EU Drops Qualcomm Antitrust Investigation
The European Commission has closed its antitrust probe of Qualcomm's patent licensing practices after Ericsson and others withdrew their complaints, the regulator said Tuesday.
Qualcomm was accused of charging mobile network equipment manufacturers too much for the use of its patents on technology essential for Europe's 3G (third-generation) mobile phone standard, and the 4G standard now under development. The Commission's four year-long probe never got as far as endorsing the complaint.
"All complainants have now withdrawn or indicated their intention to withdraw their complaints," the Commission said in a statement, adding that it "does not consider it appropriate to invest further resources in this case."
Ericsson, together with Nokia, Broadcom, Panasonic, NEC and Texas Instruments complained to the Commission in 2005 that Qualcomm was violating antitrust laws and pushing up prices to equipment manufacturers that ultimately resulted in higher retail prices for mobile telephony.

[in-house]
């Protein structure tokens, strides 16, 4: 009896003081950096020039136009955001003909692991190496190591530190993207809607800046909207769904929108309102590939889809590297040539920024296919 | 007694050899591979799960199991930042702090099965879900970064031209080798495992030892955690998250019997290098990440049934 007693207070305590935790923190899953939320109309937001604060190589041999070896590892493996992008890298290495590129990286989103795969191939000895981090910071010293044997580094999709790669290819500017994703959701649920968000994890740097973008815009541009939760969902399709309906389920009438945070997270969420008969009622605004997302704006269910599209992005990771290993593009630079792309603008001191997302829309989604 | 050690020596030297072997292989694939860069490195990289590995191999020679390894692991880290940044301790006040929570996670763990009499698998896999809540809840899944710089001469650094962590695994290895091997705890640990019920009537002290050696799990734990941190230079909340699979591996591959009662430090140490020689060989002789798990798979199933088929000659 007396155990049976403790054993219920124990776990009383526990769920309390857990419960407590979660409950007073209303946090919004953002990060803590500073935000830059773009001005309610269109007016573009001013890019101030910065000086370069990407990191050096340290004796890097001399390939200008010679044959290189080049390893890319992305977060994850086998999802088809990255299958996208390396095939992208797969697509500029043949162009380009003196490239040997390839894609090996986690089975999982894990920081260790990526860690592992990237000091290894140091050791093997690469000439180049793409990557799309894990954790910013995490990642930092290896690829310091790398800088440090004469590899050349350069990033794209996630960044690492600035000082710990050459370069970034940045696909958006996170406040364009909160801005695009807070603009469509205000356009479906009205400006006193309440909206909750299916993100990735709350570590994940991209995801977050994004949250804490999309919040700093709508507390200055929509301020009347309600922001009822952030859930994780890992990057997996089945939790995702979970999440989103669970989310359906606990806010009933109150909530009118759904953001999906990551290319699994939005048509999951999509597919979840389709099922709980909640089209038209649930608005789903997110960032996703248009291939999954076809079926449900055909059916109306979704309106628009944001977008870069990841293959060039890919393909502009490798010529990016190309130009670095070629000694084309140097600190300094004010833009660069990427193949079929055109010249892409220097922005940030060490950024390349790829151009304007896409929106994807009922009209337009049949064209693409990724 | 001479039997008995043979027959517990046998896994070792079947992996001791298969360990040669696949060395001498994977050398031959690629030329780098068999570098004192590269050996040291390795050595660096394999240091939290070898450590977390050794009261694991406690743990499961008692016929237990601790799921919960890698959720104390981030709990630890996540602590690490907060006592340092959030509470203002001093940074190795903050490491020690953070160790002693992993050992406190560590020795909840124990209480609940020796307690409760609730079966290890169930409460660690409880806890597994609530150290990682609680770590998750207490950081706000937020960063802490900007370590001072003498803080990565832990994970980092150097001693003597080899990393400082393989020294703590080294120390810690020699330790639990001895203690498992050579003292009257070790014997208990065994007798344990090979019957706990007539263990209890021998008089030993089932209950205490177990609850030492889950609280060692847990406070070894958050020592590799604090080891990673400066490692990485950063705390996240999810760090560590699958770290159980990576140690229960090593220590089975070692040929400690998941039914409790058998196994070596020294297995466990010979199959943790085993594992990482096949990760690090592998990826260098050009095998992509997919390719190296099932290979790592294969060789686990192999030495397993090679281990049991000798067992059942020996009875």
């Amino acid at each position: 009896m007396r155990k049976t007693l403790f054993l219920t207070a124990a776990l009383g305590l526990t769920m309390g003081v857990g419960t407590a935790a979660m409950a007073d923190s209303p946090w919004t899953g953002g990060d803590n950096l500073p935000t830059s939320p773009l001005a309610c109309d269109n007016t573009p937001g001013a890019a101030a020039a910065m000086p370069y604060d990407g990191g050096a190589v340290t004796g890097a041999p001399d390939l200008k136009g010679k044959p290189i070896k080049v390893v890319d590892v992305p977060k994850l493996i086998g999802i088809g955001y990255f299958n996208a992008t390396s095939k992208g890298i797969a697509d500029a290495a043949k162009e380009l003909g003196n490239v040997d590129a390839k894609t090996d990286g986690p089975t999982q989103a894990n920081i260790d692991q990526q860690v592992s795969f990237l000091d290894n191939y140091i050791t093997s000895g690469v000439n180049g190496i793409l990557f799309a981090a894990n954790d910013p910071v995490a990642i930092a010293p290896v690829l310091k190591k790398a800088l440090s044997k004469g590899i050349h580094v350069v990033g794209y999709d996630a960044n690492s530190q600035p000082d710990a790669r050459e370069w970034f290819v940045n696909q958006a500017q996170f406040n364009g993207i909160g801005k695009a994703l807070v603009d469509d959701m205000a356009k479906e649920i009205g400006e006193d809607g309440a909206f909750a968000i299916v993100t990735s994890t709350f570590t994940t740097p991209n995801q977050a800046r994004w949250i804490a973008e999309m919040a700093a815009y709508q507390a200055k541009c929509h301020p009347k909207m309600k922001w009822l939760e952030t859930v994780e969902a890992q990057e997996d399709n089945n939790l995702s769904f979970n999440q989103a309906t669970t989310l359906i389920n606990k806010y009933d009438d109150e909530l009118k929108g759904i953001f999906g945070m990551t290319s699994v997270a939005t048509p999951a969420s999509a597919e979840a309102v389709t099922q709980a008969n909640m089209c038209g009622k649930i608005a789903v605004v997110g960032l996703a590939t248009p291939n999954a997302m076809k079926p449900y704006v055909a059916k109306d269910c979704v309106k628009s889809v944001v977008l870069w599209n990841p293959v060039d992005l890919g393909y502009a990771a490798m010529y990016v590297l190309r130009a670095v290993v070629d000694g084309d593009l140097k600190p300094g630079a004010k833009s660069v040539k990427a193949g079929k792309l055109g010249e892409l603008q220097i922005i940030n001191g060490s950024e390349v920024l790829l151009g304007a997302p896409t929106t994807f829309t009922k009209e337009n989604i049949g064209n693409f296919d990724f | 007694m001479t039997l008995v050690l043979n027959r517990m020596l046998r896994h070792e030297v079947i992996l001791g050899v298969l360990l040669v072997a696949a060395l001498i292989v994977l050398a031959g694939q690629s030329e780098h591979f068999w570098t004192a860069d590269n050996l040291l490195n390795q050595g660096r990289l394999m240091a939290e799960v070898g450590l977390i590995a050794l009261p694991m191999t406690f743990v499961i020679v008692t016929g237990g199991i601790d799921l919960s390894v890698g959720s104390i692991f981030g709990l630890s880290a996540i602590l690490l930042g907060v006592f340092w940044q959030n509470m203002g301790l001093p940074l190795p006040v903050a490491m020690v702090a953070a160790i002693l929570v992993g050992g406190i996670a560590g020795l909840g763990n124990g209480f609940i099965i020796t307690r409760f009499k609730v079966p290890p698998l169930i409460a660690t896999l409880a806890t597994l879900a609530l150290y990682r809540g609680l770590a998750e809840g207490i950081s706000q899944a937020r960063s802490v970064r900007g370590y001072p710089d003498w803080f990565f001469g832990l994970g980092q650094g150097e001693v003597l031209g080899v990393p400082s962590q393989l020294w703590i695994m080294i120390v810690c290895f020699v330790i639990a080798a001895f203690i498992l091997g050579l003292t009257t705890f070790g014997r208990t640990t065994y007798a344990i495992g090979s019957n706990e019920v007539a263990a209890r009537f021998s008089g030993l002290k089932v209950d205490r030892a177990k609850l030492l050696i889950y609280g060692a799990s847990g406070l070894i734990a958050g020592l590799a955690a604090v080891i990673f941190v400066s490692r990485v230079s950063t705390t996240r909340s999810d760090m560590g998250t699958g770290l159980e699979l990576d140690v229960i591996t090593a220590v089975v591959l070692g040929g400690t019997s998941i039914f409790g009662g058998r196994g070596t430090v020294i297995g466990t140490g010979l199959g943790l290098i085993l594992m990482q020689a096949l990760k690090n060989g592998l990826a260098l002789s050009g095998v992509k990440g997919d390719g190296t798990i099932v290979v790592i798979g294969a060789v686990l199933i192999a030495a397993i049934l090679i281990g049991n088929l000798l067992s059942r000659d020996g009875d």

Ericsson is withdrawing its complaint after the successes it had in curbing Qualcomm's behavior with regulators in South Korea in July and Japan in September, it said Tuesday. The Korean Fair Trade Commission imposed its biggest ever antitrust fine of $200 million on the company, while its Japanese equivalent imposed a strict cease and desist order on the firm. It added that it would continue to monitor Qualcomm's licensing policy "to ensure a robust, enforceable and fair intellectual property rights regime for standards, particularly those relating to 3G and 4G wireless technologies."
Another reason for withdrawing the European antitrust complaint was because it was too expensive to continue.
"We have decided to spend our resources otherwise," said Ericsson spokeswoman Nina Macpherson in a telephone interview.
"It is a complex issue and we have decided to work with the industry to discuss these problems," she said.
The industry directorate of the Commission is looking into patent licensing practices in relation to technology standards. Macpherson said Ericsson would redirect its efforts away from antitrust, towards this debate. "It's a new opportunity to discuss these problems," she said.
Qualcomm is the world's biggest designer of chips used in mobile phones. It generates revenues from royalties on its patents for CDMA, a technology that is widely used in modern handsets.